Strong schools help build strong communities.
The Minnesota School Boards Association has set February as Minnesota School Board Recognition Month to build awareness and understanding of the vital function elected school board members play in our society. Fergus Falls Public Schools is joining other public school districts from across the state to celebrate School Board Recognition Month to honor local board members for their commitment to our students, families, staff and community.
School boards bear responsibility for developing a vision that will guide the school district for years to come. Some of the decisions they make are difficult and require the review and analysis of a large amount of information. Through collaboration as a team, and with school district staff, their governance and advocacy are building the future of education in Minnesota.
Time. This coming June will mark the 10th anniversary of my mom’s death. It was unexpected, which meant there were no opportunities to hold her hand one last time, tell her that I loved her or thank her for her love, support and selflessness. If there was any consolation, she did not suffer. She was, by nature, a kind, gentle caregiver. The thought of needing others to care for her would have been difficult for her to accept. Her sudden passing was, as the saying goes, “The way she would have wanted it.” Although, the sentiment did little to assuage the feelings of loss or fill the void her passing left behind.
My mom began her career as a bookkeeper. She was working at Drake Motor Sales in Gladwin, Michigan when she met my dad. She continued to work as a bookkeeper for various small car and boat dealerships until becoming a paraprofessional at King Elementary in Deer River, Minnesota in the early 1980s. Although she was a very capable bookkeeper, her work as a para was truly her life’s calling - minus playground duty!
It was fairly common to be in a store in Grand Rapids and have one of the students she worked with run up to her with a huge smile and wrap their arms around her in the kind of enthusiastic embrace that is the hallmark of young children. Her love for them was genuine. Their love for her was equally so. She touched lives. She made a difference. The work provided meaning in her life.
It is hard to believe we are already halfway through the school year. Continuing an emphasis on the importance of daily attendance, I thought the following information would be of interest. Minnesota has a compulsory school attendance law which outlines various expectations and requirements. This information is contained in Minnesota Statute 120A.22 COMPULSORY INSTRUCTION.
Subdivision 1. Parental responsibility.
The parent of a child is primarily responsible for assuring that the child acquires knowledge and skills that are essential for effective citizenship.
Subd. 4. School defined.
For the purpose of compulsory attendance, a "school" means a public school, as defined in section 120A.05, subdivisions 9, 11, 13, and 17, or a nonpublic school, church or religious organization, or home school in which a child is provided instruction in compliance with this section and section 120A.24.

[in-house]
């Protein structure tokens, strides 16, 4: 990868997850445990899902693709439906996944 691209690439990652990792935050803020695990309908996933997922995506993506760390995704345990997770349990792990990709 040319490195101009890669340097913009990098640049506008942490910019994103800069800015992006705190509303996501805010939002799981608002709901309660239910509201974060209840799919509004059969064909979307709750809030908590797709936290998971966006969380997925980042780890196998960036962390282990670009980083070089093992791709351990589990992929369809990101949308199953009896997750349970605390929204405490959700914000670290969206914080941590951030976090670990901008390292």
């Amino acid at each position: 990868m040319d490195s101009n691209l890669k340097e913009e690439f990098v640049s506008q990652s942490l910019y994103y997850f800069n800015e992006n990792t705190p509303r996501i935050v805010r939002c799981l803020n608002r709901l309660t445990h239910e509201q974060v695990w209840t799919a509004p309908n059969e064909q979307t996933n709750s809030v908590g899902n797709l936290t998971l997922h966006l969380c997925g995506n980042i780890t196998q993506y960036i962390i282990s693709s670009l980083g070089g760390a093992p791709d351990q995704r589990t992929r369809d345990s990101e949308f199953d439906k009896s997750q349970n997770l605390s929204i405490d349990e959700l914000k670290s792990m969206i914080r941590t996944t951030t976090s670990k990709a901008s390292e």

Subd. 5. Ages and terms.
The Minnesota School Board Association held its annual leadership conference in Minneapolis last week. The conference provides school board members and superintendents an opportunity to expand both knowledge and skills through a variety of keynote speakers, roundtable discussions and breakout sessions. It is a valuable opportunity to “sharpen the saw.”
The keynote address, presented by Dr. Adolph Brown, was titled, Reflective Leaders are Effective Leaders. His address accomplished its intention by highlighting our predisposition for assumptions and judgment. The tactic he used was somewhat reminiscent of a Russian nesting doll.
As Dr. Brown was introduced, a nattily dressed man strode onto the stage. He said a few words and then broke into dance. I immediately thought he was surprisingly limber for a middle-aged college professor. After a few minutes, another younger-looking man wearing a long white smock and trendy pants walked onto the stage. His hair was tightly braided and stuck out all over. I am sure I was not alone wondering how he would be incorporated into Dr. Brown’s keynote. As it turned out, the younger-looking man was the real Dr. Adolph Brown. The first gentleman turned out to be his godson who has been on tour with some big names in the music industry, which explained the dancing skills.
“Engage!” This was the signature “phrase” of Captain Jean-Luc Picard of the U.S.S. Enterprise from the Star Trek Next Generation television series. Engage meant that the Enterprise would once again embark on a grand adventure. All hands on deck. If you happened to hold the post as the chief engineering officer, “engage” also meant that you better be prepared to perform some miracle to keep the ship operational due to a never ending siege of conflicts and catastrophes. From the original series, this role was best personified by the unforgettable Scotty.
Engage stands as a pretty good word with which to launch 2023. It implies commitment. It demands being present and involved. It means accepting responsibility for the process of life’s journey and its outcome.